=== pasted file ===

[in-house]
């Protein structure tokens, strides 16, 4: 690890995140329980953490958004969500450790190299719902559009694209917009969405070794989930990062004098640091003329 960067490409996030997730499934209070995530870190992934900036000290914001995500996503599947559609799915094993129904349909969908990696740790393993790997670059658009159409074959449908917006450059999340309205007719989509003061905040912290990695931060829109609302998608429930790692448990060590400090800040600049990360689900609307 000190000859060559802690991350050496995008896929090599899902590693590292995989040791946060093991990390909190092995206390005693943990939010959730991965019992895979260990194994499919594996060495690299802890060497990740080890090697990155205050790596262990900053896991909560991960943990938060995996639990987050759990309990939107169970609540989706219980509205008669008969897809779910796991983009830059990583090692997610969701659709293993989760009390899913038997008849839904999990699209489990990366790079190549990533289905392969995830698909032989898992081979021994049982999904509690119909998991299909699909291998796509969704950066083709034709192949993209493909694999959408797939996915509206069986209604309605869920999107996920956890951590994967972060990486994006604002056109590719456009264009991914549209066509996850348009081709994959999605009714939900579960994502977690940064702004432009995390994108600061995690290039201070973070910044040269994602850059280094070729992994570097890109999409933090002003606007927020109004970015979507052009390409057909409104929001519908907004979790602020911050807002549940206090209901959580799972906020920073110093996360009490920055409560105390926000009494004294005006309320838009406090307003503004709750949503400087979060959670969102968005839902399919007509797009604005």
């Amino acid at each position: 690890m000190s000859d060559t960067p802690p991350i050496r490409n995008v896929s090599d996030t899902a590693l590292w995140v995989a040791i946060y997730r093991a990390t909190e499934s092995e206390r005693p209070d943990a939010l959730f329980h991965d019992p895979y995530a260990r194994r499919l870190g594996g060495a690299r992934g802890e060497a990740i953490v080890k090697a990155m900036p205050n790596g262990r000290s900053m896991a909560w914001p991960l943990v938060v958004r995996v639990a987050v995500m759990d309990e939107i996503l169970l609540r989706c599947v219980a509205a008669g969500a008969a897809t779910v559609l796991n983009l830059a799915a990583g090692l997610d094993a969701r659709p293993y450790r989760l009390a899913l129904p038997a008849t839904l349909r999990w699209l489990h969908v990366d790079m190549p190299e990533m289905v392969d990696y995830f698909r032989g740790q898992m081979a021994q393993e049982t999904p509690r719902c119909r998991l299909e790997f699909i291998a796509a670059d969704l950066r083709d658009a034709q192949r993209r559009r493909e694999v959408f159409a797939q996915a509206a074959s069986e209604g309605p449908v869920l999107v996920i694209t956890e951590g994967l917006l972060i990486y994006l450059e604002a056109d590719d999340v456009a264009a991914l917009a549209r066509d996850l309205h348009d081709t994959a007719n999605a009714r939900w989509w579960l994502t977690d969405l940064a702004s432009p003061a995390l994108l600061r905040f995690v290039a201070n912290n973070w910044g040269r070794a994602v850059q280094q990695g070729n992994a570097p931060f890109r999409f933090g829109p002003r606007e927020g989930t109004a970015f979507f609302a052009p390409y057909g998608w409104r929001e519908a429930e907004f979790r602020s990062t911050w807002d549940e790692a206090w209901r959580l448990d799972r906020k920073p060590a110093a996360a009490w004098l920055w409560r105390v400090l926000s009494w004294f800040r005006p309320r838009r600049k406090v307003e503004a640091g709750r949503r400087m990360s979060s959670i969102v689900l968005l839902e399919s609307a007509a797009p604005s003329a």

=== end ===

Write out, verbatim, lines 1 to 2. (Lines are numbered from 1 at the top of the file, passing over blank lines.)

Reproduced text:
[in-house]
């Protein structure tokens, strides 16, 4: 690890995140329980953490958004969500450790190299719902559009694209917009969405070794989930990062004098640091003329 960067490409996030997730499934209070995530870190992934900036000290914001995500996503599947559609799915094993129904349909969908990696740790393993790997670059658009159409074959449908917006450059999340309205007719989509003061905040912290990695931060829109609302998608429930790692448990060590400090800040600049990360689900609307 000190000859060559802690991350050496995008896929090599899902590693590292995989040791946060093991990390909190092995206390005693943990939010959730991965019992895979260990194994499919594996060495690299802890060497990740080890090697990155205050790596262990900053896991909560991960943990938060995996639990987050759990309990939107169970609540989706219980509205008669008969897809779910796991983009830059990583090692997610969701659709293993989760009390899913038997008849839904999990699209489990990366790079190549990533289905392969995830698909032989898992081979021994049982999904509690119909998991299909699909291998796509969704950066083709034709192949993209493909694999959408797939996915509206069986209604309605869920999107996920956890951590994967972060990486994006604002056109590719456009264009991914549209066509996850348009081709994959999605009714939900579960994502977690940064702004432009995390994108600061995690290039201070973070910044040269994602850059280094070729992994570097890109999409933090002003606007927020109004970015979507052009390409057909409104929001519908907004979790602020911050807002549940206090209901959580799972906020920073110093996360009490920055409560105390926000009494004294005006309320838009406090307003503004709750949503400087979060959670969102968005839902399919007509797009604005």